Working memory capacity (WMC) predicts our ability to acquire knowledge and develop new skills, and is a better predictor of academic achievement than IQ. The research described in this thesis was motivated by one of the cognitive theories of WM – the executive-attention theory of WMC. The theory suggests a close relationship between individual’s WMC and attention control abilities in the face of interference from habitual action routines, environmental distractors, or thoughts that are irrelevant for the task at hand (i.e. task-unrelated thoughts or mind wandering). In this thesis, we exploited the often-observed relationship between WMC and performance in response-conflict tasks (e.g., Simon task, Eriksen flanker task), which challenge one’s ability to maintain task goals in the face of distraction. By characterizing the relationship between WMC and cognitive control abilities combining different analyses and experimental approaches we sought to extend WMC research from cognitive to the neural level. In summary, results described in this thesis point to the need to update existing cognitive theories of WMC with neurophysiological findings from fMRI and EEG, as existing descriptive cognitive models are too under-specified to explain the richness and complexity of phenomena related to individual variations in WMC.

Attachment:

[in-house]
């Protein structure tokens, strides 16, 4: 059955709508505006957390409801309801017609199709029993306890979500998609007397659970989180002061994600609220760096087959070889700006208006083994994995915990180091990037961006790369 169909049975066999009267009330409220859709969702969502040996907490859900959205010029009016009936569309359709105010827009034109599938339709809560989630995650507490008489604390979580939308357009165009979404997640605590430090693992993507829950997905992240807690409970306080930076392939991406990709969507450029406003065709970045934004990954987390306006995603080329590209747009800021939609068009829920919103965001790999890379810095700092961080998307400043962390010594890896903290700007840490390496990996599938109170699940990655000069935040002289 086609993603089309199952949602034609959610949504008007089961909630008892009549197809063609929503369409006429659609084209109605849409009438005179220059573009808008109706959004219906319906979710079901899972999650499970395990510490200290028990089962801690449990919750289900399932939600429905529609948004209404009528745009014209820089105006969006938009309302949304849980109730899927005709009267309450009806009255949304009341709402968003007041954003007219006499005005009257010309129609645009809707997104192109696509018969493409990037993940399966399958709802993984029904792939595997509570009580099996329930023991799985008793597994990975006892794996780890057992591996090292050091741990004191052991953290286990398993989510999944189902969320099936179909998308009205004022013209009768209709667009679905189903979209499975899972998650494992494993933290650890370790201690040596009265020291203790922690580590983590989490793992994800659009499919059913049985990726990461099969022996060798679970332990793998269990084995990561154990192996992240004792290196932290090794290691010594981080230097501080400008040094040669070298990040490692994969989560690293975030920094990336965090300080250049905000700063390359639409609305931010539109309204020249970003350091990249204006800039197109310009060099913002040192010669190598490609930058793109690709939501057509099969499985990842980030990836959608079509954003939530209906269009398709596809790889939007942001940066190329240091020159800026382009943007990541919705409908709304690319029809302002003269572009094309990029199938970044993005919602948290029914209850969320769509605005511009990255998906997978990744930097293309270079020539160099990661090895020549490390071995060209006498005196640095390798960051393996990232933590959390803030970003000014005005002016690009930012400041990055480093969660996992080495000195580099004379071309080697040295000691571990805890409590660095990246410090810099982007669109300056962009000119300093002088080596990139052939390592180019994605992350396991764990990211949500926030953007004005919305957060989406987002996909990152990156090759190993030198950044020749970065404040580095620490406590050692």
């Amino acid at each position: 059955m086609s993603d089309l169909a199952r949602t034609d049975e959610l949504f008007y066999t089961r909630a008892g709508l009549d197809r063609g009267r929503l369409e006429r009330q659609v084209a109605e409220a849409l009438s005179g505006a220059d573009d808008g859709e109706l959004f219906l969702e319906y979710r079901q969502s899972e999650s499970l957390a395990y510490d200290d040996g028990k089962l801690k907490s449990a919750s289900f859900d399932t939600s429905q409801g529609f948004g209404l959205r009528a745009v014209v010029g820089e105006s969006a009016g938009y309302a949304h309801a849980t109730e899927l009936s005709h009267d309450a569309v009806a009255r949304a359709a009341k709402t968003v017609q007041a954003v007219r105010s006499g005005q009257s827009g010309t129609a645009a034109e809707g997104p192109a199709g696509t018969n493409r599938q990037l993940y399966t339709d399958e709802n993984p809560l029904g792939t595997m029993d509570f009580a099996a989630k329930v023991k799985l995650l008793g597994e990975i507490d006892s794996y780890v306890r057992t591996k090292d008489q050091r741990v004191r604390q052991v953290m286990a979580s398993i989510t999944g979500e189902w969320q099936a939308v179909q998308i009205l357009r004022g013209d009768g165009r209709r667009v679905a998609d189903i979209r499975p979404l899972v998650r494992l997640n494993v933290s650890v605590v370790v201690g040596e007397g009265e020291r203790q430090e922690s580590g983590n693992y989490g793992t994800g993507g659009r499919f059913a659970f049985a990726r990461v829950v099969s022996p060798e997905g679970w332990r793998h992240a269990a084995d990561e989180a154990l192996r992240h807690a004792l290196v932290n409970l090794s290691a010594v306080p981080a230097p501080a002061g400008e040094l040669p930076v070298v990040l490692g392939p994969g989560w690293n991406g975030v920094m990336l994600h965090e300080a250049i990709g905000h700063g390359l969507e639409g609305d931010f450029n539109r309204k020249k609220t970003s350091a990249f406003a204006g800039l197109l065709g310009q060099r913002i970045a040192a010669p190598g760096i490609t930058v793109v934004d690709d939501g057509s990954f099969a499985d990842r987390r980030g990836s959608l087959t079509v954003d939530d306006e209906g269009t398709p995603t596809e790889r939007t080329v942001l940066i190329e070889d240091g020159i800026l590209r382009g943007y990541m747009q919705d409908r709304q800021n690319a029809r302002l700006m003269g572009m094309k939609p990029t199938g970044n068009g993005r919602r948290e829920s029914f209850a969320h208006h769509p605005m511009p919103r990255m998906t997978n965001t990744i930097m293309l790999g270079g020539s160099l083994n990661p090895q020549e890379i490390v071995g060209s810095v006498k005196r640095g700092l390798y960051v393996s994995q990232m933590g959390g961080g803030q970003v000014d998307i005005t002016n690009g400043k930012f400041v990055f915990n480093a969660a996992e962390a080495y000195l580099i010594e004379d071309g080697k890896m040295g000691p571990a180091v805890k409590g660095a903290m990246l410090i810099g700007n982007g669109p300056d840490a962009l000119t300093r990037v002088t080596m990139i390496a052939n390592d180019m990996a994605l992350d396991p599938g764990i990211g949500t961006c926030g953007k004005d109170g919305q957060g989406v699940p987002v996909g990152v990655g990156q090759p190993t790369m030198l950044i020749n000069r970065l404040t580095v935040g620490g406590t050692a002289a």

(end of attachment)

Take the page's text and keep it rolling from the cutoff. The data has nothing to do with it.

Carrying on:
|Translated title of the contribution
|Variaties in het werkgeheugen
|Doctor of Philosophy
|Place of Publication
|Published - 2014